A Bird’s Poem

I watched the people from the sky and I cried when I saw them living in hell and hunger.

A Bird’s Poem

By the time I ended my meal
a host of bitterness filled the room.

The elegant characters
printed on the wall
gazed the empty platter
taunted the peasant
living within me.

I stood sharply out against
the tip of the pompous chair
its arms wrapped in pure diamond
I could have its own queen
only if
dignity weighs the same as gold.

I stepped on their toes and heavily
I looked them in the eye.

Then I left droppings
that would make them
remember me—a permanent spot
on the painted finish
of the expensive Royal surface
—through the ages, the people
the servants and elite in power
would talk about it, in mockery
or hypocrisy, perhaps.

I walked past the hallway
torches lit, in a corner I saw the hoarder
who was playing the doll dressed
like a mediocre queen without the head
—because the head and the crown are too big
to fit the dollhouse window.

I watched the people from the sky and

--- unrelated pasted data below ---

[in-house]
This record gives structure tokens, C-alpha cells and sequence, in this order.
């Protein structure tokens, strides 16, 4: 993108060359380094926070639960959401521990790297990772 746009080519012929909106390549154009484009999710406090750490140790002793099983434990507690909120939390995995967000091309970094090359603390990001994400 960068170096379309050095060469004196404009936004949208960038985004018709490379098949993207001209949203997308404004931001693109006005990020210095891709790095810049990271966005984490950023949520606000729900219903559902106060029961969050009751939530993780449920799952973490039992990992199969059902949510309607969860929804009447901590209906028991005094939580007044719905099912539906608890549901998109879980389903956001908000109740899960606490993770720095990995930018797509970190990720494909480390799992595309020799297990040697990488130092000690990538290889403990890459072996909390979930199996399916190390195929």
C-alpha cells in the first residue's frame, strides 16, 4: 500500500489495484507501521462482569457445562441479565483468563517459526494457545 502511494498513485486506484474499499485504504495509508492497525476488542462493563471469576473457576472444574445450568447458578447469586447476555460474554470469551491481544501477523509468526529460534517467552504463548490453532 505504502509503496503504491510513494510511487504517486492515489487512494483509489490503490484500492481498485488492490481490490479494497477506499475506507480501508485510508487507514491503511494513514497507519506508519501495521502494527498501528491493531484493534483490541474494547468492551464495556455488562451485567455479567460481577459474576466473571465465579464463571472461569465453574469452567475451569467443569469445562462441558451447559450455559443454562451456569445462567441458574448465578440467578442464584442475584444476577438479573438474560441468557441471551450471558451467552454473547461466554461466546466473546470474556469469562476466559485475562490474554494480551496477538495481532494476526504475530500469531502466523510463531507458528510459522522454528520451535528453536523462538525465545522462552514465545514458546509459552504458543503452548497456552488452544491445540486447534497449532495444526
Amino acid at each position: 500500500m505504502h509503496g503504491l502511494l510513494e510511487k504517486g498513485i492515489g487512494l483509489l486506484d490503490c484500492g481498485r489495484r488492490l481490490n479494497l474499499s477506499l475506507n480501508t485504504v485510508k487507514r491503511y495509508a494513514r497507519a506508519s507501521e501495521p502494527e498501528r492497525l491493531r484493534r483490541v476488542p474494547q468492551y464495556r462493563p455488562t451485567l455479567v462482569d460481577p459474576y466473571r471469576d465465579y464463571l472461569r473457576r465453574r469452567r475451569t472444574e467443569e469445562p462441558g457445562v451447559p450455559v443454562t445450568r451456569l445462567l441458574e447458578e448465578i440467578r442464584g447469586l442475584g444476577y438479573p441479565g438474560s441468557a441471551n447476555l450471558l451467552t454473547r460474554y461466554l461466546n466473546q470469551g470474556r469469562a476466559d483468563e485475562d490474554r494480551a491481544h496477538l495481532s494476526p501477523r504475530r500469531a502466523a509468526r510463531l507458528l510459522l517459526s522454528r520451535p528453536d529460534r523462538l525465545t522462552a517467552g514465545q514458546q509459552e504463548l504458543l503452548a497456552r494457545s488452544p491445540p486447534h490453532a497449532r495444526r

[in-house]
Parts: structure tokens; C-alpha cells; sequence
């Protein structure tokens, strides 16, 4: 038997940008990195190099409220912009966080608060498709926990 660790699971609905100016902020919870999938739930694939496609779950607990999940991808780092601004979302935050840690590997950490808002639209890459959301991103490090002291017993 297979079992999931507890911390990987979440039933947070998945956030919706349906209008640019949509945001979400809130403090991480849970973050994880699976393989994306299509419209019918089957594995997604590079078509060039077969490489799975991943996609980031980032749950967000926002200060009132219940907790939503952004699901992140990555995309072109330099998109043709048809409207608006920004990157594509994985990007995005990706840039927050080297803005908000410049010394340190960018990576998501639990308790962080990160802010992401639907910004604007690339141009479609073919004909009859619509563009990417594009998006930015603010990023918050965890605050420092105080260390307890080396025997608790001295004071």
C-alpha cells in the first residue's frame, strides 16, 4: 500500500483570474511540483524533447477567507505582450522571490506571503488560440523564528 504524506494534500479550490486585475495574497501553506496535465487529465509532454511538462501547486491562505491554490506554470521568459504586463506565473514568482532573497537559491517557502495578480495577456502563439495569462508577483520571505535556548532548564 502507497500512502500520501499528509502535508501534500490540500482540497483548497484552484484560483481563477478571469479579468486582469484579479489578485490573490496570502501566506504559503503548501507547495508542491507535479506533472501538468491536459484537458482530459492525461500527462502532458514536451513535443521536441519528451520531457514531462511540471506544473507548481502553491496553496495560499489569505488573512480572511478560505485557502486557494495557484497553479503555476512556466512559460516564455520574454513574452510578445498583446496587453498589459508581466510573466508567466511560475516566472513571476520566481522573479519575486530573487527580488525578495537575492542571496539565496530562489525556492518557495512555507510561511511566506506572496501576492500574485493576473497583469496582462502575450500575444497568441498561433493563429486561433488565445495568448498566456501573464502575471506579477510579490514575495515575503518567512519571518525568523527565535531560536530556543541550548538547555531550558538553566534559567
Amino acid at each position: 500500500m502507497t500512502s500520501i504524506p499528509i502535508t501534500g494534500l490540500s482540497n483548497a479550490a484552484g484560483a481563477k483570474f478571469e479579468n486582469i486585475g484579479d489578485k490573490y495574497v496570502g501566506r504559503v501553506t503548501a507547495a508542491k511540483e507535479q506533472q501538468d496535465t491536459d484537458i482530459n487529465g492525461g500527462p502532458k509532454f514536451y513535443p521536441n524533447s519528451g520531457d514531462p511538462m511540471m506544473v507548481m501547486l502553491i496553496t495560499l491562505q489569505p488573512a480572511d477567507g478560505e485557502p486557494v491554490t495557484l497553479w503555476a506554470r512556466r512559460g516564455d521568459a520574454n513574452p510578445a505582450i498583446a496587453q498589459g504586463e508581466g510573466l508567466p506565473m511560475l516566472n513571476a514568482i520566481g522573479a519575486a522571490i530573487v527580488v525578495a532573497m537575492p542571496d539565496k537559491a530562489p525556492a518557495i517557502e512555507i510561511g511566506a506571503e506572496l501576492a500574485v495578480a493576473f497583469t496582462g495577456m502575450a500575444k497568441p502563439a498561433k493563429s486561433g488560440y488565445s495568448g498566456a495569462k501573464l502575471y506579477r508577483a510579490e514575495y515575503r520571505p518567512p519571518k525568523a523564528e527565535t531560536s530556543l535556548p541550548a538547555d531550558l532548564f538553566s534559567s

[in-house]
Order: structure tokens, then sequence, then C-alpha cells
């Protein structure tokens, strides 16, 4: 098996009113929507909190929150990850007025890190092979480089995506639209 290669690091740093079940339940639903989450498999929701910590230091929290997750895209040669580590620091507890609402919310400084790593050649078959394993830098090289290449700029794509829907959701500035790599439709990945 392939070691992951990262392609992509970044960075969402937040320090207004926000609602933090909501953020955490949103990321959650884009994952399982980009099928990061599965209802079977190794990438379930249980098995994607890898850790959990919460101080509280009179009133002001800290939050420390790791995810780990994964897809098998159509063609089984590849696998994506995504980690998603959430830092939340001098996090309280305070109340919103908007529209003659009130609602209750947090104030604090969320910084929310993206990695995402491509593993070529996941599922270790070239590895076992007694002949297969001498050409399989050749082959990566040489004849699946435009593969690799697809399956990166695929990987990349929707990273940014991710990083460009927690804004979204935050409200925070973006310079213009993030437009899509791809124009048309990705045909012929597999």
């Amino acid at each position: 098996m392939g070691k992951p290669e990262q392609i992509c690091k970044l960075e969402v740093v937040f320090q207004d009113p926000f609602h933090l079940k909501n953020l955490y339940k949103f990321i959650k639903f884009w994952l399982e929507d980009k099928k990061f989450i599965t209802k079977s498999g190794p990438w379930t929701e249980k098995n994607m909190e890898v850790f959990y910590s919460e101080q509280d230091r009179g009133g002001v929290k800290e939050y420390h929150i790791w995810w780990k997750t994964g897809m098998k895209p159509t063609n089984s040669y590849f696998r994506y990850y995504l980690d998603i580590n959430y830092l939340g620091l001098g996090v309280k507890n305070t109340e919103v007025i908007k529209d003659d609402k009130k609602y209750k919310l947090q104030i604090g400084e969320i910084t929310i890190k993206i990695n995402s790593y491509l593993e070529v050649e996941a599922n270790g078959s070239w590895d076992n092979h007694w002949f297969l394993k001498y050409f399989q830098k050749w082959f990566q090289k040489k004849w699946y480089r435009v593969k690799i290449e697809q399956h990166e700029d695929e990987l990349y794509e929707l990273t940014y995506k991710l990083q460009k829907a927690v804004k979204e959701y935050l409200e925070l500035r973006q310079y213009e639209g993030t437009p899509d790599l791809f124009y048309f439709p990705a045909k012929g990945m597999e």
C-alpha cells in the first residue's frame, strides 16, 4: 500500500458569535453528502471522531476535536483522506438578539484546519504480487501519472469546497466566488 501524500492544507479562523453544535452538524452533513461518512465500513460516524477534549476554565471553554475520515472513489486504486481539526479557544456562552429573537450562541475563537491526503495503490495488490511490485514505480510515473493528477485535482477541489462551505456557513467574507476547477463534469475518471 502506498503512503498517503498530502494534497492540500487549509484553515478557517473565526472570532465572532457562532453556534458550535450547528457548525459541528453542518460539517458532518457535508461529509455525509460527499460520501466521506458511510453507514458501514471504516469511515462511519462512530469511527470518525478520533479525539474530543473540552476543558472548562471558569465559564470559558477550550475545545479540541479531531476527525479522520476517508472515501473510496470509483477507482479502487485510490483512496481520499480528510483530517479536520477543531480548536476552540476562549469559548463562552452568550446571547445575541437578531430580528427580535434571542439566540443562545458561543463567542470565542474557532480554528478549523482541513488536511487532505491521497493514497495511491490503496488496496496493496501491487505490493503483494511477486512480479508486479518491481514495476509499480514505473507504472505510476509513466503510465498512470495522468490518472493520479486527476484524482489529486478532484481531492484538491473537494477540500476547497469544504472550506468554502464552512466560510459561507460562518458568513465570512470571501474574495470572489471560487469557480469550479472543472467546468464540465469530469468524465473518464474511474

I cried when I saw them living in hell and
hunger on their native land.

They wake up with empty pit
smoke is their air as they embraced
each sunset deprived of strength.
Only the night hears their pleas
the moon lit their dead sea
No water to quench their thirst.

When they ask for food
a storm of hail answers them.
A slump in pride
bring them daily to persecution and
never ending idiocracy.
And the King they pinned their
hopes on, sits comfortably
under the sun.

Freedom asked itself, Do I belong with humans?
Gazing on earth, the horror of oppression and
inhumane society are deadly nightmares
These truths fly in the face of humanity.

And so, I’d never give up living in democracy
over my fallen feathers—because I am a bird
—born to be free.

From the original prose format, I reformatted the poem lines and cut. The texts are kept the same. Thank you for reading.

This poem is not just about freedom and democracy. It is also about oppression and sufferings that the Filipino people are facing and their opulent discomfort living in the their country, with the self-entitled elites.

Ymatruz is the author of poetry book: The Coffee Cries Foul. She founded PoetsGig.com hoping to accommodate works of other poets and writers, anywhere in the world. She also writes about her blogging and migration experience on PoetsGig. Her motto: "By experience you learn. By embracing mistakes, you become a master of perfection."
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